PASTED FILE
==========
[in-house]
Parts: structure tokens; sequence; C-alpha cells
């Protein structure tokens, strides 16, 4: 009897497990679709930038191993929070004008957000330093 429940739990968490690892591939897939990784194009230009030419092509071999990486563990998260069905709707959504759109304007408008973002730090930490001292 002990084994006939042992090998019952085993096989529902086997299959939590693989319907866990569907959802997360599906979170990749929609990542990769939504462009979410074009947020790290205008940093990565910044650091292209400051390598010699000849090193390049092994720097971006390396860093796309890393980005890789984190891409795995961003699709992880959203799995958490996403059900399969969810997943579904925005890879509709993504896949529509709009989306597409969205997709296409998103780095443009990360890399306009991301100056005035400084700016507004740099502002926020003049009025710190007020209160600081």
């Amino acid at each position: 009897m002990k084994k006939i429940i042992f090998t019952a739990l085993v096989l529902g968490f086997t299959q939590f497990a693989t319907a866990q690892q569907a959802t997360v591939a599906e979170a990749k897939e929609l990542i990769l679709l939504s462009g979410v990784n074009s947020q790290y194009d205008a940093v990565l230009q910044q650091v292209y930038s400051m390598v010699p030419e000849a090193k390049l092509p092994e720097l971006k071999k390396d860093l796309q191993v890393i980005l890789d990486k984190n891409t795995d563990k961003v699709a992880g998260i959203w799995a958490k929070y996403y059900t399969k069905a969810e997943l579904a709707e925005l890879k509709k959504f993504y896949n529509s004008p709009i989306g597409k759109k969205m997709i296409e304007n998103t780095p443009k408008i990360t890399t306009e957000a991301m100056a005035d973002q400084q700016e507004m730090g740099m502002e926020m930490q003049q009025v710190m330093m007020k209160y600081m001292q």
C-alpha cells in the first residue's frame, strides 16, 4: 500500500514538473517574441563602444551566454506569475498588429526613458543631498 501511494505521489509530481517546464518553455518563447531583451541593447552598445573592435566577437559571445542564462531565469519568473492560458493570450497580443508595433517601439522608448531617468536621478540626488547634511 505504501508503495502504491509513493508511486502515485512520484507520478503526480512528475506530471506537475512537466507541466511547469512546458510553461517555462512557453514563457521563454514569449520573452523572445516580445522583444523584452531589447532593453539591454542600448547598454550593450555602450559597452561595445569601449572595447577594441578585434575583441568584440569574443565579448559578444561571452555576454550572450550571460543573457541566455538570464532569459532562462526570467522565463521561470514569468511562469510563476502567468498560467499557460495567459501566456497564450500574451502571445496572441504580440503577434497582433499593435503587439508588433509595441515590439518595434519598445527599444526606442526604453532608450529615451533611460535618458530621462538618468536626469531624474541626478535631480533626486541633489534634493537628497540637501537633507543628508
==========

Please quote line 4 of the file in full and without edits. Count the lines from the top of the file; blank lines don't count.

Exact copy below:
């Amino acid at each position: 009897m002990k084994k006939i429940i042992f090998t019952a739990l085993v096989l529902g968490f086997t299959q939590f497990a693989t319907a866990q690892q569907a959802t997360v591939a599906e979170a990749k897939e929609l990542i990769l679709l939504s462009g979410v990784n074009s947020q790290y194009d205008a940093v990565l230009q910044q650091v292209y930038s400051m390598v010699p030419e000849a090193k390049l092509p092994e720097l971006k071999k390396d860093l796309q191993v890393i980005l890789d990486k984190n891409t795995d563990k961003v699709a992880g998260i959203w799995a958490k929070y996403y059900t399969k069905a969810e997943l579904a709707e925005l890879k509709k959504f993504y896949n529509s004008p709009i989306g597409k759109k969205m997709i296409e304007n998103t780095p443009k408008i990360t890399t306009e957000a991301m100056a005035d973002q400084q700016e507004m730090g740099m502002e926020m930490q003049q009025v710190m330093m007020k209160y600081m001292q």